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J.C. Penney didn’t make the early mistake of looking at the web as an isolated business and the fact that e-commerce is integrated throughout J.C. Penney’s various retail operations makes it easier to launch Internet initiatives, Irvin says. The retailer also sees its web operation as a prime opportunity to tie customers even more closely to its brand. By December, J.C. Penney expects to equip 1,000 stores with 35,000 web-enabled point-of-sale terminals from NCR Corp. The web-connected terminals will give store employees access to the entire inventory on JCP.com and the opportunity to generate more cross-selling opportunities. “If a customer is buying maternity clothes, we can ask if they need a crib, show them right at the terminal what’s available by clicking on JCP.com and see if they are ready to make a purchase,” Irvin says.
With better multi-channel integration, J.C. Penney is working on other ways to integrate the Internet even further into its store operations. For instance, J.C. Penney is testing a new concept in at least one store. The test involves placing web-enabled computers and large flat screen monitors in the children’s department and other heavily trafficked areas. If the customer is looking for bedding or matching accessories and can’t find a particular item or style, she can use the computer station to click on JCP.com and see the available inventory in all colors and sizes. “The web-enabled POS devices aren’t the end game,” Irvin says.
Another prime example of how J.C. Penney is using the web across channels was its virtual store in New York City’s Times Square that gave customers access to the 250,000 items available on its web site via interactive kiosks. Its aim was to build brand awareness and showcase JCP.com.
The store, at 42nd Street and Broadway, was modeled after J.C. Penney’s signature trademark Big Red Box. Though the store closed on March 26 and was part of a broader brand awareness campaign to showcase new private label brands and coincide with J.C. Penney’s annual sponsorship of the Academy Awards, the effort drove home the fact that shoppers could access J.C. Penney across multiple channels, Irvin says.
The interactive store also demonstrated that J.C. Penney is thinking long term about e-commerce and blending the web and store experience. “The Times Square location was done up as a store and featured their private label brands as well as everything else available on their site,” Okamura says. “They do the little things right. Customers expect to have a similar experience if they’re shopping a big retailer and the Times Square effort married J.C. Penney’s web and store programs very effectively.”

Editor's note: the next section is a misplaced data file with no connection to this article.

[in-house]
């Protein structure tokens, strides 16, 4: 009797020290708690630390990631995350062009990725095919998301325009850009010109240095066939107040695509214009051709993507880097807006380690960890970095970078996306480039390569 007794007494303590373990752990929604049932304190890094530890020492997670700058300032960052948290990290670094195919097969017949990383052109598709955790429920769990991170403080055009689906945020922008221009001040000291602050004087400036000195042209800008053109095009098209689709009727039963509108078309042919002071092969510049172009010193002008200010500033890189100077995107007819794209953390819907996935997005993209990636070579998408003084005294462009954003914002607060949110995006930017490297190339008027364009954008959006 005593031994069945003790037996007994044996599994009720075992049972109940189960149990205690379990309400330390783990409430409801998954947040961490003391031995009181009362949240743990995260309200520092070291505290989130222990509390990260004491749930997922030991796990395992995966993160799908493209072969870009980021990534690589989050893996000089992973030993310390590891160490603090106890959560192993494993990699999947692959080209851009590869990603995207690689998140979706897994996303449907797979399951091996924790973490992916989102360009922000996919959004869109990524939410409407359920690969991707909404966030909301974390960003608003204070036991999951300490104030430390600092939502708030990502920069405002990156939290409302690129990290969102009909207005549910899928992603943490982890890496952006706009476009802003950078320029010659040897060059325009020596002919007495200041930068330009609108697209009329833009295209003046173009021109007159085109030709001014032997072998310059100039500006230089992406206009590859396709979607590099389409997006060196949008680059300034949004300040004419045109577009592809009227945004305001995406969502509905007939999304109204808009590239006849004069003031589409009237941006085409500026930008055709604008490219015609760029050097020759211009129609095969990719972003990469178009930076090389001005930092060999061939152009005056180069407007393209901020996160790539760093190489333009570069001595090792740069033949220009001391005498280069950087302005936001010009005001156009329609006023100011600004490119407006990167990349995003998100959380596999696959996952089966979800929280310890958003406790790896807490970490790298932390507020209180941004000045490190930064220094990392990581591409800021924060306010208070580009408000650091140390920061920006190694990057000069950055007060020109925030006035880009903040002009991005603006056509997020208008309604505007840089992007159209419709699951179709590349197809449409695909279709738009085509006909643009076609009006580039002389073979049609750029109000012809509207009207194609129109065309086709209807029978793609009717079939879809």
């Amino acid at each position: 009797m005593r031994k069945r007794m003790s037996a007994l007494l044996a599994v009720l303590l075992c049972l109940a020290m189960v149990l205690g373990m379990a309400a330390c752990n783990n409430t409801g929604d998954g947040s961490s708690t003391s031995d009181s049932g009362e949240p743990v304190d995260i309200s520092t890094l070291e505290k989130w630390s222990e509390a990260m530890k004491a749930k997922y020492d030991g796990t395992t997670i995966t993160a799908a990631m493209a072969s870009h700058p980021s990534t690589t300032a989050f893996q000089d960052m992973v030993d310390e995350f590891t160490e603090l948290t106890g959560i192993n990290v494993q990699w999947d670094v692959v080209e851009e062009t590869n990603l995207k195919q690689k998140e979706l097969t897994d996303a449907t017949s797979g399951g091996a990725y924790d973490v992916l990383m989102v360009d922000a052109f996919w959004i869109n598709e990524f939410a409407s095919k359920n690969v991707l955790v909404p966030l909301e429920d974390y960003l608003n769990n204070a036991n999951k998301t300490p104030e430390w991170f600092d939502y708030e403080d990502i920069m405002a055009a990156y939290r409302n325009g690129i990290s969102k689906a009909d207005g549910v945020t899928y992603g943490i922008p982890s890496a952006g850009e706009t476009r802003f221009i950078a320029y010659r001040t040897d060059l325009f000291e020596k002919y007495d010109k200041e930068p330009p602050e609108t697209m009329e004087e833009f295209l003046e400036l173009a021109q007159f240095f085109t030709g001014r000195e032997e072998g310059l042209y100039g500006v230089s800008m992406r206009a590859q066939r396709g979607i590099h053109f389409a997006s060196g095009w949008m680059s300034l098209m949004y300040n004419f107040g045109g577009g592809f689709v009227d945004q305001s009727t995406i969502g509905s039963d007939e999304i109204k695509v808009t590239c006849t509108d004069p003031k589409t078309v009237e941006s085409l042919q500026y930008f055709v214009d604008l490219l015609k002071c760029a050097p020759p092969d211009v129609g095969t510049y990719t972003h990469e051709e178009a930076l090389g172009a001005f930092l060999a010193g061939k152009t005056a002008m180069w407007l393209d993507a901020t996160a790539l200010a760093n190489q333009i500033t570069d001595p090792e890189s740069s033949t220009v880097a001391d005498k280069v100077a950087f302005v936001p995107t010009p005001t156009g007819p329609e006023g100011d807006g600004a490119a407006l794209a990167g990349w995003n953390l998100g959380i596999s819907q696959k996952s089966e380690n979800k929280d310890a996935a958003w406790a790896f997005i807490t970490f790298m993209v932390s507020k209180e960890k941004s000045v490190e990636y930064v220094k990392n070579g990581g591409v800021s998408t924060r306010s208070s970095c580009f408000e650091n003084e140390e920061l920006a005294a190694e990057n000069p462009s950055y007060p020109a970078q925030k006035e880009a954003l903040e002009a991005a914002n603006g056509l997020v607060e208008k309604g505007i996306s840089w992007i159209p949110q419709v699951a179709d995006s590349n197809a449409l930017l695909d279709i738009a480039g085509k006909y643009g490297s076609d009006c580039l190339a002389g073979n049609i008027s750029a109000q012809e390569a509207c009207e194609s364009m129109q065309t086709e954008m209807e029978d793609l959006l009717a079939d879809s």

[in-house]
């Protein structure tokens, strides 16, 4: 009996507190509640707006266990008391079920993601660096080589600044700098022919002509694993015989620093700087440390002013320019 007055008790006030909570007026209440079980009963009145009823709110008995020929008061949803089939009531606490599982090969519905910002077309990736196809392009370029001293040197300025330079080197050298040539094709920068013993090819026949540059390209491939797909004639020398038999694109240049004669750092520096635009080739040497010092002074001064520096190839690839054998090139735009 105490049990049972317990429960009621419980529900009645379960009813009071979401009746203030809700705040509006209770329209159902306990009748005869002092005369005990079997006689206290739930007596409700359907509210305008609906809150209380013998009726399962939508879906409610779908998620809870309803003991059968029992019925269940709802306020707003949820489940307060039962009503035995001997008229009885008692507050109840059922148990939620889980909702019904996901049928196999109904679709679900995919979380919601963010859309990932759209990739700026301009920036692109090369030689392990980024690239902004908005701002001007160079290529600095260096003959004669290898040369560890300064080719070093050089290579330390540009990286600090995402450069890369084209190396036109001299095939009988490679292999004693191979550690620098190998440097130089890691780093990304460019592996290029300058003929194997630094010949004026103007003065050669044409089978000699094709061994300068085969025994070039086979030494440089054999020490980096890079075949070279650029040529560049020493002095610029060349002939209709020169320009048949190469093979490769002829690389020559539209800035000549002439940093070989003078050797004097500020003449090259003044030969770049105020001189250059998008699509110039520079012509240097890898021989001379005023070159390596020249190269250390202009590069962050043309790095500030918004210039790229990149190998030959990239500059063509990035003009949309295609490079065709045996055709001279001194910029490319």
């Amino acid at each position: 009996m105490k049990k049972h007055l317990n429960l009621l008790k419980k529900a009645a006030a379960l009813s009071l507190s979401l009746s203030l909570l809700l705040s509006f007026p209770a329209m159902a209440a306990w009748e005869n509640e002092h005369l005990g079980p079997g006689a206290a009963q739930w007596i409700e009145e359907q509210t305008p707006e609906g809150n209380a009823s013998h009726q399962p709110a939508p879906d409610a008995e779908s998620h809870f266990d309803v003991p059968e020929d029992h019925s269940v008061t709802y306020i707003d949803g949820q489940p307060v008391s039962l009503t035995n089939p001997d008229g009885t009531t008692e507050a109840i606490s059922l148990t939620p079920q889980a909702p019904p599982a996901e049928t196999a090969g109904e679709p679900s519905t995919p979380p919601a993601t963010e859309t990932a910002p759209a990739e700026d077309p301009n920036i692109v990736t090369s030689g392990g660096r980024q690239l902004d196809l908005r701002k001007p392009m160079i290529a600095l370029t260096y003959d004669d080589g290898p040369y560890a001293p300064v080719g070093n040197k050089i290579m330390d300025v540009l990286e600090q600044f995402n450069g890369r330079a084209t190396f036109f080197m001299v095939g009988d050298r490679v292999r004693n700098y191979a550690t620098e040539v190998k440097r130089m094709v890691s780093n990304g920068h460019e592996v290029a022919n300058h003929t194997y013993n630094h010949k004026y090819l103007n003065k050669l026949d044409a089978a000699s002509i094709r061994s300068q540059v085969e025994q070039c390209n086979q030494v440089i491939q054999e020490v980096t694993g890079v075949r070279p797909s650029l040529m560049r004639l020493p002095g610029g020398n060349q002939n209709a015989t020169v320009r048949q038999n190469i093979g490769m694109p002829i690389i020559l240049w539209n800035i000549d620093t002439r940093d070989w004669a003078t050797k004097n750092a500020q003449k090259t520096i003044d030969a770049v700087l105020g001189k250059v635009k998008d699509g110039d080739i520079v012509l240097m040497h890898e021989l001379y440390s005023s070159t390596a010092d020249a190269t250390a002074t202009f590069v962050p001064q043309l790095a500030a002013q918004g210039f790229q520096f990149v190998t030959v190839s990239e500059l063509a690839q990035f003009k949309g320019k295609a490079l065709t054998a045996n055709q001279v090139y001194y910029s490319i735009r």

Meeting rising expectations
Going forward retail analysts say J.C. Penney’s biggest challenge will be meeting the expectations of changing customer demand, especially as shoppers expect even more merchandise online, detailed product pages and better technical features such as faster search and richer media. If it expands its Times Square program, J.C. Penney also needs to refine the concept by offering more physical inventory and making other improvements. “At the very least, future interactive stores should sell the clothes and accessories on display in the physical store and then use the kiosks to build outfits on a particular selection,” Forrester Research analyst Carrie Johnson said in a recent research brief. “The store was a great experiment in blending the digital and physical environments, although some aspects of the execution were not wholly successful.”
Irvin says J.C. Penney is already at work diversifying JCP.com. Under an arrangement scheduled to begin in the fall, Sephora U.S.A. Inc. will become the exclusive beauty offering at JCP.com and in J.C. Penney stores. “They’ve leveraged their catalog heritage nicely and keep adding a better mix of merchandise because they have a better understanding of their store and web customers,” says Arvin Jawa, vice president with retail consulting firm LakeWest Group LLC.
Another web initiative is building more fitting guides that enable shoppers to zoom in on products such as jeans and create more custom-fitted orders. “We started online in 1994 with a plan that was both innovative and defensive,” Irvin says. “Hitting $1 billion in web sales is a big milestone, but we’re already moving down the road. These days we plan our web future in five-year increments and we’re already at 2010 and beyond.”